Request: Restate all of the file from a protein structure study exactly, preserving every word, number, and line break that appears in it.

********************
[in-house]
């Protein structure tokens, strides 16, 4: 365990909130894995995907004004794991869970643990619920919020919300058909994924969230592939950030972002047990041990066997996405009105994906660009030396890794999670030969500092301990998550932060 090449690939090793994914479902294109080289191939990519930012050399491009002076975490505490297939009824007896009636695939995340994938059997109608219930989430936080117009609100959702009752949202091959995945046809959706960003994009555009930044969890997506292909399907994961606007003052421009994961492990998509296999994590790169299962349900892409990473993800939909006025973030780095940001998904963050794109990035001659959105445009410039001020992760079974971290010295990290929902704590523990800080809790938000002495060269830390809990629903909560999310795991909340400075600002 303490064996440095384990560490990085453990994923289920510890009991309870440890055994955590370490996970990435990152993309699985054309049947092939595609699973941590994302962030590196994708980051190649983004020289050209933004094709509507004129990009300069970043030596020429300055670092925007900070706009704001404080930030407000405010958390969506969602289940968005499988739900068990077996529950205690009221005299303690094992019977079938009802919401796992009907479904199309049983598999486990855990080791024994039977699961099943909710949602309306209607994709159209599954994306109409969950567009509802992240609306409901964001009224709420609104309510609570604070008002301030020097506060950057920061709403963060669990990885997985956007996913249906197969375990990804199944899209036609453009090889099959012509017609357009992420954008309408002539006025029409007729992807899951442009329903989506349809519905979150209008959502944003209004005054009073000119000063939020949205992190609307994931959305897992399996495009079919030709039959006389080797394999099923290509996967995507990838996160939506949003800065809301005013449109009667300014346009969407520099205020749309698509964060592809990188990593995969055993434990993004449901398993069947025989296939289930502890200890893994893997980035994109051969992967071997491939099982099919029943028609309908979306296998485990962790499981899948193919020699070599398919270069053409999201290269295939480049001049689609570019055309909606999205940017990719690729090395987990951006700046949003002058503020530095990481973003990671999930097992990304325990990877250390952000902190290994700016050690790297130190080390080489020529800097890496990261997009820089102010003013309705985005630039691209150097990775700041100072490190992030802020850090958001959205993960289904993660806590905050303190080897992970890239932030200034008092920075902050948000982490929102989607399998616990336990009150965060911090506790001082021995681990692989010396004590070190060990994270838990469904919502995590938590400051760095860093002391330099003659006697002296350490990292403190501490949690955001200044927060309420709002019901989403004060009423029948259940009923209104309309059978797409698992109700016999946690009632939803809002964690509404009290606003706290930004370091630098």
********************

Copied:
[in-house]
């Protein structure tokens, strides 16, 4: 365990909130894995995907004004794991869970643990619920919020919300058909994924969230592939950030972002047990041990066997996405009105994906660009030396890794999670030969500092301990998550932060 090449690939090793994914479902294109080289191939990519930012050399491009002076975490505490297939009824007896009636695939995340994938059997109608219930989430936080117009609100959702009752949202091959995945046809959706960003994009555009930044969890997506292909399907994961606007003052421009994961492990998509296999994590790169299962349900892409990473993800939909006025973030780095940001998904963050794109990035001659959105445009410039001020992760079974971290010295990290929902704590523990800080809790938000002495060269830390809990629903909560999310795991909340400075600002 303490064996440095384990560490990085453990994923289920510890009991309870440890055994955590370490996970990435990152993309699985054309049947092939595609699973941590994302962030590196994708980051190649983004020289050209933004094709509507004129990009300069970043030596020429300055670092925007900070706009704001404080930030407000405010958390969506969602289940968005499988739900068990077996529950205690009221005299303690094992019977079938009802919401796992009907479904199309049983598999486990855990080791024994039977699961099943909710949602309306209607994709159209599954994306109409969950567009509802992240609306409901964001009224709420609104309510609570604070008002301030020097506060950057920061709403963060669990990885997985956007996913249906197969375990990804199944899209036609453009090889099959012509017609357009992420954008309408002539006025029409007729992807899951442009329903989506349809519905979150209008959502944003209004005054009073000119000063939020949205992190609307994931959305897992399996495009079919030709039959006389080797394999099923290509996967995507990838996160939506949003800065809301005013449109009667300014346009969407520099205020749309698509964060592809990188990593995969055993434990993004449901398993069947025989296939289930502890200890893994893997980035994109051969992967071997491939099982099919029943028609309908979306296998485990962790499981899948193919020699070599398919270069053409999201290269295939480049001049689609570019055309909606999205940017990719690729090395987990951006700046949003002058503020530095990481973003990671999930097992990304325990990877250390952000902190290994700016050690790297130190080390080489020529800097890496990261997009820089102010003013309705985005630039691209150097990775700041100072490190992030802020850090958001959205993960289904993660806590905050303190080897992970890239932030200034008092920075902050948000982490929102989607399998616990336990009150965060911090506790001082021995681990692989010396004590070190060990994270838990469904919502995590938590400051760095860093002391330099003659006697002296350490990292403190501490949690955001200044927060309420709002019901989403004060009423029948259940009923209104309309059978797409698992109700016999946690009632939803809002964690509404009290606003706290930004370091630098």